The conclusion on Labour Protection that was adopted after a lot of discussions in the ILC broadly reflect the above narrative. Among relatively new issues that the ILC discussed were the definition of employment relations in case of informal platform workers. Protection of tele workers’ right to disconnect is one among the concerns raised by ILC.
Violation of Conventions
Ensuring labour rights to maintain ‘sustainable enterprises’ is a motive that has been time and again reiterated in the present ILC document on labour protection. Sustainable enterprises are those that function without much of labour unrest. The documents time and again refer to the ‘changing world of work’. All put together, it is amply clear that the ILO is willing to accommodate the rights and interests of workers only within a broad framework of protection of interests of the capital.
The enactment of the labour codes in India follows the stated objective of the present government of ensuring ‘ease of doing business’. In order to protect the interests of the businesses, the rights of workers in a post-colonial society like India are being snatched away. Surprisingly (or not), the 111th ILC documents find no problem with the labour codes in India that violate several ILO conventions.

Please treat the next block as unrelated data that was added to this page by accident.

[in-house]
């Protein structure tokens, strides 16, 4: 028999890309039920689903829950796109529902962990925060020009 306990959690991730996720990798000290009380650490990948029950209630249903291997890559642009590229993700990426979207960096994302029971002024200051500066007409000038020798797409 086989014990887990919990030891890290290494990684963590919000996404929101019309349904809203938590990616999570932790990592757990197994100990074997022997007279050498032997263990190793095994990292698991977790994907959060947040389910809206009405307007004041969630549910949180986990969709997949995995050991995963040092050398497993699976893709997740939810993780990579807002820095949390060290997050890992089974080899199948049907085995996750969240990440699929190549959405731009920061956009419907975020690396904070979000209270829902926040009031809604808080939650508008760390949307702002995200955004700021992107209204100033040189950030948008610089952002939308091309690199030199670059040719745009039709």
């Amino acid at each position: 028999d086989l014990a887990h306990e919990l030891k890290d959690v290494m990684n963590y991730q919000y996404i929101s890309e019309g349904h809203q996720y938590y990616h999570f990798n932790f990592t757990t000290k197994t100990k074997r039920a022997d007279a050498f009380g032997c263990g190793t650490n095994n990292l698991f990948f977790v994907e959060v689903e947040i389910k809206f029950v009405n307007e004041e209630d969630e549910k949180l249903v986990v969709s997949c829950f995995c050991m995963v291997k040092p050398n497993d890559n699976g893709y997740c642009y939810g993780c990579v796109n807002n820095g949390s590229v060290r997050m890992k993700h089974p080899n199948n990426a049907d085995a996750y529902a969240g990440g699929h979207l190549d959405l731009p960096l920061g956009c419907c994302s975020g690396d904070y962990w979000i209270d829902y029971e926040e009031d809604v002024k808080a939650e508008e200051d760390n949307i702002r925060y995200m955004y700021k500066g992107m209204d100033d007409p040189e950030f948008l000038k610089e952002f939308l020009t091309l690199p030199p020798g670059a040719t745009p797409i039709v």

Encouraging informalisation of workforce and formulating strategies and principles within that framework is a model dictated by the capital in the neo liberal era. The issues of third world workers, including snatching away of their rights and benefits, are being looked at through the prism of neo-liberal models and labour relations in Global North. It is quite natural that snatching away of labour rights are considered normal when neo-liberal economy is considered to be a panacea and when the Global North is thriving on exploitation of labour force in third world.
Turning a blind eye to the reality of unequal power relations between nations and between the employers and the workforce only aggravates the sufferings of the working class all over the world.
While ILO conventions and principles continue to work as a standard for labour rights that is supposed to be adapted and adhered to by the nation-states, the ILO’s scale of intervention to guarantee the implementation of the same appear to be severely impaired.
 Christofe Gironde and Gilles Carbonnier, ‘The ILO@100: Addressing the Past and Future of Work and Social Protection’, The Graduate Institute Geneva, p.46